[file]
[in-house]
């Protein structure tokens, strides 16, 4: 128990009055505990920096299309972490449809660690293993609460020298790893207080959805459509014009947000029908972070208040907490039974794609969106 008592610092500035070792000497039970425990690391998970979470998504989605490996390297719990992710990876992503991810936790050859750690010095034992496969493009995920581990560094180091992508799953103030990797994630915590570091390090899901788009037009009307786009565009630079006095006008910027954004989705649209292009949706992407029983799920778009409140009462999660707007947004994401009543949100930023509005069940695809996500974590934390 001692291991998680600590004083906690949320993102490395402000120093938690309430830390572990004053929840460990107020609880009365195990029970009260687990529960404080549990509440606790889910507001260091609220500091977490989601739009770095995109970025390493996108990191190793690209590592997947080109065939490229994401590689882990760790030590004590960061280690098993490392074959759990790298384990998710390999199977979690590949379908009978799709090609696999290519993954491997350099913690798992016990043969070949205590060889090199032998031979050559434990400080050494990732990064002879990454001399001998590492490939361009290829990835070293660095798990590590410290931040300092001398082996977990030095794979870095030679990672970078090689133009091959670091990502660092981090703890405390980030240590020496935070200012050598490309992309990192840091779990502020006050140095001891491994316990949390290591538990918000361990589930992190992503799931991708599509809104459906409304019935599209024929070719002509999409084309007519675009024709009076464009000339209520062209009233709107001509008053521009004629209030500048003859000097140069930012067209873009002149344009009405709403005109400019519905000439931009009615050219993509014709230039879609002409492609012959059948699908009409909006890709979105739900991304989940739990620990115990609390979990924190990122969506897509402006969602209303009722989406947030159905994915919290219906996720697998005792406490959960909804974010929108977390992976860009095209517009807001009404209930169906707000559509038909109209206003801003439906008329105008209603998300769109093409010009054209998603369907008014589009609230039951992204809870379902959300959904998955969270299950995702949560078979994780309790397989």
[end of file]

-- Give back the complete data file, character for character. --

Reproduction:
[in-house]
């Protein structure tokens, strides 16, 4: 128990009055505990920096299309972490449809660690293993609460020298790893207080959805459509014009947000029908972070208040907490039974794609969106 008592610092500035070792000497039970425990690391998970979470998504989605490996390297719990992710990876992503991810936790050859750690010095034992496969493009995920581990560094180091992508799953103030990797994630915590570091390090899901788009037009009307786009565009630079006095006008910027954004989705649209292009949706992407029983799920778009409140009462999660707007947004994401009543949100930023509005069940695809996500974590934390 001692291991998680600590004083906690949320993102490395402000120093938690309430830390572990004053929840460990107020609880009365195990029970009260687990529960404080549990509440606790889910507001260091609220500091977490989601739009770095995109970025390493996108990191190793690209590592997947080109065939490229994401590689882990760790030590004590960061280690098993490392074959759990790298384990998710390999199977979690590949379908009978799709090609696999290519993954491997350099913690798992016990043969070949205590060889090199032998031979050559434990400080050494990732990064002879990454001399001998590492490939361009290829990835070293660095798990590590410290931040300092001398082996977990030095794979870095030679990672970078090689133009091959670091990502660092981090703890405390980030240590020496935070200012050598490309992309990192840091779990502020006050140095001891491994316990949390290591538990918000361990589930992190992503799931991708599509809104459906409304019935599209024929070719002509999409084309007519675009024709009076464009000339209520062209009233709107001509008053521009004629209030500048003859000097140069930012067209873009002149344009009405709403005109400019519905000439931009009615050219993509014709230039879609002409492609012959059948699908009409909006890709979105739900991304989940739990620990115990609390979990924190990122969506897509402006969602209303009722989406947030159905994915919290219906996720697998005792406490959960909804974010929108977390992976860009095209517009807001009404209930169906707000559509038909109209206003801003439906008329105008209603998300769109093409010009054209998603369907008014589009609230039951992204809870379902959300959904998955969270299950995702949560078979994780309790397989």